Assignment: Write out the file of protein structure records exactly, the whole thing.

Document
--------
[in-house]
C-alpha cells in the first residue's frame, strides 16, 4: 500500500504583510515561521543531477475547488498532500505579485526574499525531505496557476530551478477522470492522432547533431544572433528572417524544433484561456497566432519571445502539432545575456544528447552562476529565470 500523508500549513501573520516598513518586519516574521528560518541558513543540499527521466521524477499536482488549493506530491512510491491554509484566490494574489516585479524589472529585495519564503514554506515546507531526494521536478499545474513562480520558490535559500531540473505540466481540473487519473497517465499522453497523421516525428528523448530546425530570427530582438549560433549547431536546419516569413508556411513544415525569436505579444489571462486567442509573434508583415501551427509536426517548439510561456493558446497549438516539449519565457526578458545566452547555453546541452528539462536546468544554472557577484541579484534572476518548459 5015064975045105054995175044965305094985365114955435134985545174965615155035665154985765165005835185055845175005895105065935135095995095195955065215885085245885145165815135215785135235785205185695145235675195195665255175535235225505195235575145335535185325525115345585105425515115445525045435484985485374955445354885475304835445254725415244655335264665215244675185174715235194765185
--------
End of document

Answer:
[in-house]
C-alpha cells in the first residue's frame, strides 16, 4: 500500500504583510515561521543531477475547488498532500505579485526574499525531505496557476530551478477522470492522432547533431544572433528572417524544433484561456497566432519571445502539432545575456544528447552562476529565470 500523508500549513501573520516598513518586519516574521528560518541558513543540499527521466521524477499536482488549493506530491512510491491554509484566490494574489516585479524589472529585495519564503514554506515546507531526494521536478499545474513562480520558490535559500531540473505540466481540473487519473497517465499522453497523421516525428528523448530546425530570427530582438549560433549547431536546419516569413508556411513544415525569436505579444489571462486567442509573434508583415501551427509536426517548439510561456493558446497549438516539449519565457526578458545566452547555453546541452528539462536546468544554472557577484541579484534572476518548459 5015064975045105054995175044965305094985365114955435134985545174965615155035665154985765165005835185055845175005895105065935135095995095195955065215885085245885145165815135215785135235785205185695145235675195195665255175535235225505195235575145335535185325525115345585105425515115445525045435484985485374955445354885475304835445254725415244655335264665215244675185174715235194765185